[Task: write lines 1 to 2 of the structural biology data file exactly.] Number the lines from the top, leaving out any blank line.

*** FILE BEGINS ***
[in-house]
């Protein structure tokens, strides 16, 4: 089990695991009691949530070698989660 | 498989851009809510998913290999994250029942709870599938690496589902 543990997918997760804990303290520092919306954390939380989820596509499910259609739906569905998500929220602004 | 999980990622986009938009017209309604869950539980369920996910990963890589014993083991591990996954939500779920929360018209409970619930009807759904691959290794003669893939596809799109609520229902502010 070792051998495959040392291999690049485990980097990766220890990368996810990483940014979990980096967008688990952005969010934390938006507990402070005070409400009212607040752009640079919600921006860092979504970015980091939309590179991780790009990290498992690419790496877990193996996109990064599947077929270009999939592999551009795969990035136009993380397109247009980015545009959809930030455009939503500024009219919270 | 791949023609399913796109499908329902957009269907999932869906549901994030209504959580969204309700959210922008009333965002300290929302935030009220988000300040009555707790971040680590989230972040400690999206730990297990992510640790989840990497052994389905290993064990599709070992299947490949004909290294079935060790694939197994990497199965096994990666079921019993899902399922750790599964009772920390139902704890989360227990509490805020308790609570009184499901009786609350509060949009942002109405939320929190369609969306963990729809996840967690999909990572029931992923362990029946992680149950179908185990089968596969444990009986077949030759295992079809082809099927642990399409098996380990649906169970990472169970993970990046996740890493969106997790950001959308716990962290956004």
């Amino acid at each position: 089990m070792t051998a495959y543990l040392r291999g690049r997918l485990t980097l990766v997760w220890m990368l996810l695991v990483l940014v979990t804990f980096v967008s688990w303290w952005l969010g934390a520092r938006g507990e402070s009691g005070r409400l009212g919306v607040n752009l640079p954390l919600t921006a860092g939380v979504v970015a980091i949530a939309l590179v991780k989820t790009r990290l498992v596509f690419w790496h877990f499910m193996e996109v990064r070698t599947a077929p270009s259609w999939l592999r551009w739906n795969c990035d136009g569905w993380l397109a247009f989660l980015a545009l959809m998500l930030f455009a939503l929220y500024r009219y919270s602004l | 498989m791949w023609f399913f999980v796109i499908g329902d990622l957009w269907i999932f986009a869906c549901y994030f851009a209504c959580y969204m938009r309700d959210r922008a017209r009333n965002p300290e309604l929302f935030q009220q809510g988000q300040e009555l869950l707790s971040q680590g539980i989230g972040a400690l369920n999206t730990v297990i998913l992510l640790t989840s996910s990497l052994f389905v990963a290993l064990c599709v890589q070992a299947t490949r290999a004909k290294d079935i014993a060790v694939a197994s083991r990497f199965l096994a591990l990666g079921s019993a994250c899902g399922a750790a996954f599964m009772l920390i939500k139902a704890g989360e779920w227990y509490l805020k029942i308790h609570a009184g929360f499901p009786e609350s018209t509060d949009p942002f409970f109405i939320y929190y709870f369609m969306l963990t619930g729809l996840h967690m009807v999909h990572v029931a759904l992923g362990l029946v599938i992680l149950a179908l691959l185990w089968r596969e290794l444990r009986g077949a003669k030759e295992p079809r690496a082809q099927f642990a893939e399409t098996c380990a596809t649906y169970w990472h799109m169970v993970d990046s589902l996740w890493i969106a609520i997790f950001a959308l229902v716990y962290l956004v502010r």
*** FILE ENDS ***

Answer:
[in-house]
């Protein structure tokens, strides 16, 4: 089990695991009691949530070698989660 | 498989851009809510998913290999994250029942709870599938690496589902 543990997918997760804990303290520092919306954390939380989820596509499910259609739906569905998500929220602004 | 999980990622986009938009017209309604869950539980369920996910990963890589014993083991591990996954939500779920929360018209409970619930009807759904691959290794003669893939596809799109609520229902502010 070792051998495959040392291999690049485990980097990766220890990368996810990483940014979990980096967008688990952005969010934390938006507990402070005070409400009212607040752009640079919600921006860092979504970015980091939309590179991780790009990290498992690419790496877990193996996109990064599947077929270009999939592999551009795969990035136009993380397109247009980015545009959809930030455009939503500024009219919270 | 791949023609399913796109499908329902957009269907999932869906549901994030209504959580969204309700959210922008009333965002300290929302935030009220988000300040009555707790971040680590989230972040400690999206730990297990992510640790989840990497052994389905290993064990599709070992299947490949004909290294079935060790694939197994990497199965096994990666079921019993899902399922750790599964009772920390139902704890989360227990509490805020308790609570009184499901009786609350509060949009942002109405939320929190369609969306963990729809996840967690999909990572029931992923362990029946992680149950179908185990089968596969444990009986077949030759295992079809082809099927642990399409098996380990649906169970990472169970993970990046996740890493969106997790950001959308716990962290956004």